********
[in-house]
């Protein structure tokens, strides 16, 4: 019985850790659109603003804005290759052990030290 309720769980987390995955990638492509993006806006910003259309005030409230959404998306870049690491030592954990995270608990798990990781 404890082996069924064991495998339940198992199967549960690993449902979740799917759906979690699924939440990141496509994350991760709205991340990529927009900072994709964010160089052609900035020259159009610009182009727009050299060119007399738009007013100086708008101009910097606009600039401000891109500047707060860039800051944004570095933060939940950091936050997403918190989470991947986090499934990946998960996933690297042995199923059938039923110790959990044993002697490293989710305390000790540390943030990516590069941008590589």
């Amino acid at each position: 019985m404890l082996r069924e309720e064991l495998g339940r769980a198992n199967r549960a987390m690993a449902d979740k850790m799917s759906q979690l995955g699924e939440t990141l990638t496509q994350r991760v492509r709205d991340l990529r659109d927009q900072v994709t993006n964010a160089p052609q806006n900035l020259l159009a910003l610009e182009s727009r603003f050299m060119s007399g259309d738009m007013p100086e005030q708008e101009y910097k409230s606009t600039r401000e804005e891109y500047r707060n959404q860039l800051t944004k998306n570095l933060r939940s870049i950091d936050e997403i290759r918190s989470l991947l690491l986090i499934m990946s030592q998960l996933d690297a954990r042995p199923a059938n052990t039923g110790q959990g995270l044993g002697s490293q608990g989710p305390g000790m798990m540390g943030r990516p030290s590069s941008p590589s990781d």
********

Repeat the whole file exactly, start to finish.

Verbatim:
[in-house]
């Protein structure tokens, strides 16, 4: 019985850790659109603003804005290759052990030290 309720769980987390995955990638492509993006806006910003259309005030409230959404998306870049690491030592954990995270608990798990990781 404890082996069924064991495998339940198992199967549960690993449902979740799917759906979690699924939440990141496509994350991760709205991340990529927009900072994709964010160089052609900035020259159009610009182009727009050299060119007399738009007013100086708008101009910097606009600039401000891109500047707060860039800051944004570095933060939940950091936050997403918190989470991947986090499934990946998960996933690297042995199923059938039923110790959990044993002697490293989710305390000790540390943030990516590069941008590589």
């Amino acid at each position: 019985m404890l082996r069924e309720e064991l495998g339940r769980a198992n199967r549960a987390m690993a449902d979740k850790m799917s759906q979690l995955g699924e939440t990141l990638t496509q994350r991760v492509r709205d991340l990529r659109d927009q900072v994709t993006n964010a160089p052609q806006n900035l020259l159009a910003l610009e182009s727009r603003f050299m060119s007399g259309d738009m007013p100086e005030q708008e101009y910097k409230s606009t600039r401000e804005e891109y500047r707060n959404q860039l800051t944004k998306n570095l933060r939940s870049i950091d936050e997403i290759r918190s989470l991947l690491l986090i499934m990946s030592q998960l996933d690297a954990r042995p199923a059938n052990t039923g110790q959990g995270l044993g002697s490293q608990g989710p305390g000790m798990m540390g943030r990516p030290s590069s941008p590589s990781d």